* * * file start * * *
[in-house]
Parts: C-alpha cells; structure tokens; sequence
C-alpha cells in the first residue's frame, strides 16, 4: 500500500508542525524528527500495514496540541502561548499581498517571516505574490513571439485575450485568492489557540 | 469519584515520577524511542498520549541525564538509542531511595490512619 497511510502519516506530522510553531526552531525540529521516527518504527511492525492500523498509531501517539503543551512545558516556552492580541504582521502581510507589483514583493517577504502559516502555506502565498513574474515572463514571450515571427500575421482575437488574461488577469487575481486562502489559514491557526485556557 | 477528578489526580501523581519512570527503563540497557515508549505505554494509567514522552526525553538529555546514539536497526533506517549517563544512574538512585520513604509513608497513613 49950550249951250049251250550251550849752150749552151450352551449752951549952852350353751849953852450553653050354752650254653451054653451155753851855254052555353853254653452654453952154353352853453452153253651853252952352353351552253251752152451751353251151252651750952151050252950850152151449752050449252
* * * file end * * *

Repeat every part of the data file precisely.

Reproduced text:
[in-house]
Parts: C-alpha cells; structure tokens; sequence
C-alpha cells in the first residue's frame, strides 16, 4: 500500500508542525524528527500495514496540541502561548499581498517571516505574490513571439485575450485568492489557540 | 469519584515520577524511542498520549541525564538509542531511595490512619 497511510502519516506530522510553531526552531525540529521516527518504527511492525492500523498509531501517539503543551512545558516556552492580541504582521502581510507589483514583493517577504502559516502555506502565498513574474515572463514571450515571427500575421482575437488574461488577469487575481486562502489559514491557526485556557 | 477528578489526580501523581519512570527503563540497557515508549505505554494509567514522552526525553538529555546514539536497526533506517549517563544512574538512585520513604509513608497513613 49950550249951250049251250550251550849752150749552151450352551449752951549952852350353751849953852450553653050354752650254653451054653451155753851855254052555353853254653452654453952154353352853453452153253651853252952352353351552253251752152451751353251151252651750952151050252950850152151449752050449252